Which brings us to the first entry in this occassional column about Brookti and Me, concerning another gradual process: my growing distaste for white people, females in particular (which could very well be part of a growing distaste for modern mothers altogether). And that other gradual process: black females’ distrust/distaste of me…and eventual championship, that is the women (mostly the babysitters) I’ve had a chance to win over. Yet another gradual process in the bizarre world of race and class relationshipes/warfare.



I realised I was starting to hate white people (females in particular) when…

I realised I was starting to hate white people (females in particular) when one prissy member of the race (of which I too am a member, in this case a Jew) yelled at my two year old daughter Brookti (who is black, in this case, a genuine African direct from the old country) for pointing her finger at said white person’s little boy who had begun crying (the kid was clearly a pussy) , telling my daughter it was ‘impolite to point.’

I realised again when the two of us were trapped at a birthday party in an indoor playground, no less, sitting on the sidelines with Brookti’s people (who are rapidly becoming mine), the babysitters, after Brookti had returned from a scuffle with yet another blond little boy dissolving in tears and mother glaring at the offender, Brookti. Who is inordinately gregarious, some might say bossy, some might even say rather aggressive—but my feeling is that two years old is two years old: it takes one to know one.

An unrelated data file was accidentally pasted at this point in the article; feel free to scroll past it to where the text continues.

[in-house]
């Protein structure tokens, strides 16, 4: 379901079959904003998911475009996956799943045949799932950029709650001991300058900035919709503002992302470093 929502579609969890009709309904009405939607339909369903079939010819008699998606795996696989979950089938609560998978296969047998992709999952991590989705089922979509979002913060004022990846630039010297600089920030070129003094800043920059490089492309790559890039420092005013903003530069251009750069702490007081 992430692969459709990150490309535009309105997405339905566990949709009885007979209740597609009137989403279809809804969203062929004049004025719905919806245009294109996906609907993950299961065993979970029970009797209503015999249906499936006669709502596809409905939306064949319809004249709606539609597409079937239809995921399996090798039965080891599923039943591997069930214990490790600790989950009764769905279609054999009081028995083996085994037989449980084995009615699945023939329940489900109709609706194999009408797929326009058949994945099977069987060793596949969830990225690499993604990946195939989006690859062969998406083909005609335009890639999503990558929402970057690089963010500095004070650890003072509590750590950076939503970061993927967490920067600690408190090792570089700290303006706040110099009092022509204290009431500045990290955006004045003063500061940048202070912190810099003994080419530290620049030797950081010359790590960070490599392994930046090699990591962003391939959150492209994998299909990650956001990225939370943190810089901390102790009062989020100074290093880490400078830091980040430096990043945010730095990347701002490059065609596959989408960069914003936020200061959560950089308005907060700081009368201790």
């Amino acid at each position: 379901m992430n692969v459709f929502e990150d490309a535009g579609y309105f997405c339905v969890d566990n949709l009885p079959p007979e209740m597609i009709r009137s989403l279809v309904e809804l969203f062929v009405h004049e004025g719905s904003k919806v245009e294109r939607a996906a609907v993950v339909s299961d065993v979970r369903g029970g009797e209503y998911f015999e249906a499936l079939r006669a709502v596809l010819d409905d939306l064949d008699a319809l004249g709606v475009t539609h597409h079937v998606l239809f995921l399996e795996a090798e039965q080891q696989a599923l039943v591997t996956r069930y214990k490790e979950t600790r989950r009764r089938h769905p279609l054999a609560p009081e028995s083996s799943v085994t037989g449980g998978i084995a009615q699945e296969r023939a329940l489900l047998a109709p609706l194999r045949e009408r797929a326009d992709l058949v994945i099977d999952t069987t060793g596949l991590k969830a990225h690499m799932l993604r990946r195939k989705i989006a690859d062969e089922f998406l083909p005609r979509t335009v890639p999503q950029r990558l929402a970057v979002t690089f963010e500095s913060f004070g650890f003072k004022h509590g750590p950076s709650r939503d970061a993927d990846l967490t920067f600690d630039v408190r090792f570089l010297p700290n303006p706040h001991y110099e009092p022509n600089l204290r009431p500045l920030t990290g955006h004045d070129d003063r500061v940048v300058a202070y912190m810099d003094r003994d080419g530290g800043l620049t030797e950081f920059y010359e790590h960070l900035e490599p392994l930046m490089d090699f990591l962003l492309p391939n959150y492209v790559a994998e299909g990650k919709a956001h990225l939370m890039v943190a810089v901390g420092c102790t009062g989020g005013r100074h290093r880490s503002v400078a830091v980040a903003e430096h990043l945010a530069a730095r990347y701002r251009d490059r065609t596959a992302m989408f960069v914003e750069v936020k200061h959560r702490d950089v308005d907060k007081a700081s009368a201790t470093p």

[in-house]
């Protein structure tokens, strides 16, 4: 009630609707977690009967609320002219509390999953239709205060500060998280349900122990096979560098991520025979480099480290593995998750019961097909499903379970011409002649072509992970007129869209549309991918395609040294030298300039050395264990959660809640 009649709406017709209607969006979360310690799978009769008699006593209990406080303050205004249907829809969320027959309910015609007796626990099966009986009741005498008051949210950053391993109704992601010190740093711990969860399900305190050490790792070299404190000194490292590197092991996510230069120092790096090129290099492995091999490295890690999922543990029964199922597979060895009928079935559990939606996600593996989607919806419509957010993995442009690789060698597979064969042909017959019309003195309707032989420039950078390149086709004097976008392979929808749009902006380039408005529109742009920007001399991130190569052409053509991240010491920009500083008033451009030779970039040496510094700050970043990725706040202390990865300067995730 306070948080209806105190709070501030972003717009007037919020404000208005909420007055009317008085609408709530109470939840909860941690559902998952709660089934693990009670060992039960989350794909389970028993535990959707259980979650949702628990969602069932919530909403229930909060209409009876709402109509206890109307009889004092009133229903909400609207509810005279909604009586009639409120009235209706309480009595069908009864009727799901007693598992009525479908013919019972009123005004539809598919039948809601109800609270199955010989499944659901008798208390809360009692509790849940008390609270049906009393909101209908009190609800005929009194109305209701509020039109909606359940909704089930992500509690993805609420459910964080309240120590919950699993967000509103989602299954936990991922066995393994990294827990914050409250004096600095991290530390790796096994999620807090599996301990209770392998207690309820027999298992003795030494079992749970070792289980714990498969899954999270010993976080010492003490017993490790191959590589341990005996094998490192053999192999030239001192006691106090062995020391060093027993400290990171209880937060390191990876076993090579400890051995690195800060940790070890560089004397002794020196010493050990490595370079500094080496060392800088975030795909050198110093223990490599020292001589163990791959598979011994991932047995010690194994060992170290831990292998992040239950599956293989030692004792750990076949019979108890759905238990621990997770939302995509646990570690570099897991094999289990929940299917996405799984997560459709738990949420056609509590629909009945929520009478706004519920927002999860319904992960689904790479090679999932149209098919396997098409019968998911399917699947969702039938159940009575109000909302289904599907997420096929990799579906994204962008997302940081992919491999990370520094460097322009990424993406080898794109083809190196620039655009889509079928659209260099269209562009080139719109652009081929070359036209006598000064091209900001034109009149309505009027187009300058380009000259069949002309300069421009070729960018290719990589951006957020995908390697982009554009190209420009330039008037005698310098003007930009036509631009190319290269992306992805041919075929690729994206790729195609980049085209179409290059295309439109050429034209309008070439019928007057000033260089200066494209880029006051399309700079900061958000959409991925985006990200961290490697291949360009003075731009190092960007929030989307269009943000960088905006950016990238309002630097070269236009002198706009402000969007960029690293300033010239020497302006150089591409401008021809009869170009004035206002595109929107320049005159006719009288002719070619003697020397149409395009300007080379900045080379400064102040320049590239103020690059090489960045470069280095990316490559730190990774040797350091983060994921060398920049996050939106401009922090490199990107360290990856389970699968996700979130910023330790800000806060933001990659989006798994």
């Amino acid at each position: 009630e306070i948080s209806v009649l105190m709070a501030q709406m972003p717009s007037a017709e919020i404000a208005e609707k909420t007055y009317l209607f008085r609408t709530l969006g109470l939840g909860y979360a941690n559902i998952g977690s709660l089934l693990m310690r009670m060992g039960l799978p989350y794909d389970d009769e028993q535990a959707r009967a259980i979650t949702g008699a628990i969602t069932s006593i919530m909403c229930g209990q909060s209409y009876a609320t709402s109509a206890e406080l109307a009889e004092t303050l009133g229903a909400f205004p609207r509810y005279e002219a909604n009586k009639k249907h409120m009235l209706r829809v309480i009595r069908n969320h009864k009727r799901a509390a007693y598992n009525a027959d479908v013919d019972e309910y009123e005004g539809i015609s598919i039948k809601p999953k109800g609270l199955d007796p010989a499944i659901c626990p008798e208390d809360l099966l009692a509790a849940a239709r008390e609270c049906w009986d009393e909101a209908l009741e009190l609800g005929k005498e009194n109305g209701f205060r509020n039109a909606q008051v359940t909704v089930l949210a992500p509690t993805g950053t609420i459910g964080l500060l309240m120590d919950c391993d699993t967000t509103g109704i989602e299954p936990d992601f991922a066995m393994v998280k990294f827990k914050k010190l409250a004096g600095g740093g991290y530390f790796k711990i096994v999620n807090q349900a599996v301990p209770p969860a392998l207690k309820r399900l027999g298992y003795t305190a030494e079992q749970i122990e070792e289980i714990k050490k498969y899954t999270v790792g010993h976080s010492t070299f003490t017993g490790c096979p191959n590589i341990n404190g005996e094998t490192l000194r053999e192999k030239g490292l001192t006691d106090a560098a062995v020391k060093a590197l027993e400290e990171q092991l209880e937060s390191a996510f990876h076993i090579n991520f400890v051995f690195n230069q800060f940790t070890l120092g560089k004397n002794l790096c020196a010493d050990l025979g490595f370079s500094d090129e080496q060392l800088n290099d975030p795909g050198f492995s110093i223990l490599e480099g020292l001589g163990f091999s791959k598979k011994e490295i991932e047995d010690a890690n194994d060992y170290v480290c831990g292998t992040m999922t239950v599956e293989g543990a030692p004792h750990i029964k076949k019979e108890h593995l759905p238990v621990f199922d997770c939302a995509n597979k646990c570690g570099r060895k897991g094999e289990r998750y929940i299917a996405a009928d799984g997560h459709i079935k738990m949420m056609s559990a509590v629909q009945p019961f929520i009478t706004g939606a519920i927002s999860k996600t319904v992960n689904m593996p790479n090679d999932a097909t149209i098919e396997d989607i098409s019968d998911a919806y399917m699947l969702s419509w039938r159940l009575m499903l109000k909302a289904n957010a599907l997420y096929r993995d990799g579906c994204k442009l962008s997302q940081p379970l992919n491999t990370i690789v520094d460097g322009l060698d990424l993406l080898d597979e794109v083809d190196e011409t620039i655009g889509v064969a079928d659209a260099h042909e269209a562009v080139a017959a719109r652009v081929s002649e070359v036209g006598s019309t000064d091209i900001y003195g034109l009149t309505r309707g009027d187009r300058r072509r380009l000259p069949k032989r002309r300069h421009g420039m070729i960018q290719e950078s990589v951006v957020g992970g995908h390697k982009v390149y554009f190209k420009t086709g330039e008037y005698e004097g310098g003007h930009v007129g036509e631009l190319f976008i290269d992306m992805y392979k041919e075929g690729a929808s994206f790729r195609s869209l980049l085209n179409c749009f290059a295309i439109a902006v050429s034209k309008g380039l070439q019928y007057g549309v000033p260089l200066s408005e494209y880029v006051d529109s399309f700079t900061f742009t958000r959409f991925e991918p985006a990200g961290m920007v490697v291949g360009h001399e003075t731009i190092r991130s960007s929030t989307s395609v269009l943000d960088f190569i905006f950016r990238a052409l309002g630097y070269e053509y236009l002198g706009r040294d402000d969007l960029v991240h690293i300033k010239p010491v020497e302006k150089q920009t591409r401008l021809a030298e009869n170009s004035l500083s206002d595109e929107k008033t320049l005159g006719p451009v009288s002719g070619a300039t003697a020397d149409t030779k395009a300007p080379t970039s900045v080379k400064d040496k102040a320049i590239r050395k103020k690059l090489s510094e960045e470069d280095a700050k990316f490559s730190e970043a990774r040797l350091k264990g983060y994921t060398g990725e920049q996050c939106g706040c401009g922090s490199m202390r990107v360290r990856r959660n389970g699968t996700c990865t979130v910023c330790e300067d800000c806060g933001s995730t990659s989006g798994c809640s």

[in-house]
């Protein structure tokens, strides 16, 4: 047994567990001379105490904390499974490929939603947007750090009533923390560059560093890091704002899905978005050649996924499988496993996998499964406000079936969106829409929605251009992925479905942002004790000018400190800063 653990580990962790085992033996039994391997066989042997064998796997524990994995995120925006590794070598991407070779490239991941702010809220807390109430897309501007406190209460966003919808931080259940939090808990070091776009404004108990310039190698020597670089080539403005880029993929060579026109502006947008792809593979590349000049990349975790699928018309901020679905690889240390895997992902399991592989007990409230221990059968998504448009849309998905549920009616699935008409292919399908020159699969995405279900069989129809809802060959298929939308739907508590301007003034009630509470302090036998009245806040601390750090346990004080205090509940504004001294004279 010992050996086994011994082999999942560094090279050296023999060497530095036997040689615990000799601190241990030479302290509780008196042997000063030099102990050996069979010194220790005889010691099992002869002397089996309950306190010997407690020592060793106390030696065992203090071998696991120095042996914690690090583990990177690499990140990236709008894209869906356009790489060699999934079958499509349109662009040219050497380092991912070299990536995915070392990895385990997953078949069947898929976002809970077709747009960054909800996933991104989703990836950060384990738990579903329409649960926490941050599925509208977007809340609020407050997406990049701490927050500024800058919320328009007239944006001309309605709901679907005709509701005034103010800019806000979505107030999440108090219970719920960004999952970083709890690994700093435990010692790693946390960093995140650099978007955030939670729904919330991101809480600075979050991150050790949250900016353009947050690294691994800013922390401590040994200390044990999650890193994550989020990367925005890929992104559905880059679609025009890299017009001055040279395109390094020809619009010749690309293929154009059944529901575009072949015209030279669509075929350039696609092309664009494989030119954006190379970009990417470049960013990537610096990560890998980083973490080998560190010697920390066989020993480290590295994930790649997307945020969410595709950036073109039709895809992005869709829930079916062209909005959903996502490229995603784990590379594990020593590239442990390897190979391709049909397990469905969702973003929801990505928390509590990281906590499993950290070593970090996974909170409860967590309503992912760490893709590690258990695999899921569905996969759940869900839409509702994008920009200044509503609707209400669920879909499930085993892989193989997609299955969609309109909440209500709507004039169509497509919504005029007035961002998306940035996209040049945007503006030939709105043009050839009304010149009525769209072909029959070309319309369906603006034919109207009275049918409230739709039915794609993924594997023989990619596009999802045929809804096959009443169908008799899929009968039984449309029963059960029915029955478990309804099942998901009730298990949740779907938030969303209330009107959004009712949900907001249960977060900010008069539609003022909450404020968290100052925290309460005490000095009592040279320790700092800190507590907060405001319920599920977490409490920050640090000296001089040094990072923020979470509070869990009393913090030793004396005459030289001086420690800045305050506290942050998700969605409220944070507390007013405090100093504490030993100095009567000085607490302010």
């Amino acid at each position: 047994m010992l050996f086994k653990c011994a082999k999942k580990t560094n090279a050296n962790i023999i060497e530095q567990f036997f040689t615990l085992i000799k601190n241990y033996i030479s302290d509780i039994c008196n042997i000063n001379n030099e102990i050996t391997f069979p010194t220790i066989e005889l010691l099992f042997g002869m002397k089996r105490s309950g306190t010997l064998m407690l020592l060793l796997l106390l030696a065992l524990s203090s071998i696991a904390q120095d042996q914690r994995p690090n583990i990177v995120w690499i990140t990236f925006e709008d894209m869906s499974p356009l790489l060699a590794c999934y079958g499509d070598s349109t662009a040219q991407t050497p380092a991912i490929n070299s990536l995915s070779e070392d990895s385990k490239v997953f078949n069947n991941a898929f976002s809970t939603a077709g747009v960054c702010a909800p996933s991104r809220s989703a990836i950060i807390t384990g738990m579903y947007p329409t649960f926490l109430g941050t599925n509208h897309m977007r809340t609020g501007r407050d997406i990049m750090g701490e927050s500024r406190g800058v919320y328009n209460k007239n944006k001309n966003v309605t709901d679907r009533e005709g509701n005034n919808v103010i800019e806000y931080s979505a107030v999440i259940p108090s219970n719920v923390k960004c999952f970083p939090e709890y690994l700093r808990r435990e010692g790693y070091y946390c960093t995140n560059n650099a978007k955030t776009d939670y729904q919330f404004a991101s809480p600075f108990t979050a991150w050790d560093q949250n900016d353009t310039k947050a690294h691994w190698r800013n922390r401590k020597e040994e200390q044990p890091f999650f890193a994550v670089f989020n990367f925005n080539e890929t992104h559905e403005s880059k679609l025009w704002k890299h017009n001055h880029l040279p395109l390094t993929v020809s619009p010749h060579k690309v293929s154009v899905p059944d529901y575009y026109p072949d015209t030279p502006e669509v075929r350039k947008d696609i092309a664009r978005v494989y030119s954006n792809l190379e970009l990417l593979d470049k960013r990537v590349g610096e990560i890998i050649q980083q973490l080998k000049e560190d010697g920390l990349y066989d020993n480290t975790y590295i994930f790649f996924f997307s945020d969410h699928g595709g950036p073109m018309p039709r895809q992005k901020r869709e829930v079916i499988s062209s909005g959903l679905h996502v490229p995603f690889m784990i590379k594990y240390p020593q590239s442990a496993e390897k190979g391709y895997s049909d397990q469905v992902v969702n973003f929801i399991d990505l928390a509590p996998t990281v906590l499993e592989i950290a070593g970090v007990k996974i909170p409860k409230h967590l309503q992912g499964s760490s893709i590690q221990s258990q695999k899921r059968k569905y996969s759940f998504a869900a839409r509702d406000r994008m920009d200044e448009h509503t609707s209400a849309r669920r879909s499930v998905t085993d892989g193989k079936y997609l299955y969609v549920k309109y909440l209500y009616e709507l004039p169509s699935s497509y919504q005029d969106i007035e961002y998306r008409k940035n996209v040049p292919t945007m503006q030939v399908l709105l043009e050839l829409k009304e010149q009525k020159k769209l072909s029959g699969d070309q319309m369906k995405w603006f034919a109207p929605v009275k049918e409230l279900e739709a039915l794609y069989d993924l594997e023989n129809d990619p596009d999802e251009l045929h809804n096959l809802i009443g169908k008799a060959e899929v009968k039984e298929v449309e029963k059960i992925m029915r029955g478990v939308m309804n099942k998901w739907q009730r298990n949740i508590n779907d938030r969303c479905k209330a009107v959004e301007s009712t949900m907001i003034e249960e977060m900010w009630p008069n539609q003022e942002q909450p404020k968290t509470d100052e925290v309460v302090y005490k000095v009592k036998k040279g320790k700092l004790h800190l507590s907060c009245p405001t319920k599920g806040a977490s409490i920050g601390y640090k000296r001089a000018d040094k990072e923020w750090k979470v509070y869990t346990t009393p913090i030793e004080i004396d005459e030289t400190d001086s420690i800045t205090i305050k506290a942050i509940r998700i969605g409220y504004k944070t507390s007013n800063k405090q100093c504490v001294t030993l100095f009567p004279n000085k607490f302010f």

I realised my distaste was not abating after the fiftieth time yet another grinning caucasian had saluted Brookti with ‘Hey girl (or ‘girlfriend’)!’ usually accompanied by a hearty ‘Give me five!’ Perhaps all two year olds are greeted with a grinning ‘Hey girl (or ‘girlfriend’)! and a hearty ‘Give me five!’, perhaps I am becoming as par-for-the-course paranoid as a black person, but I don’t think so, at least not according to my source, Amowei, Brookti’s morning babysitter (and mine).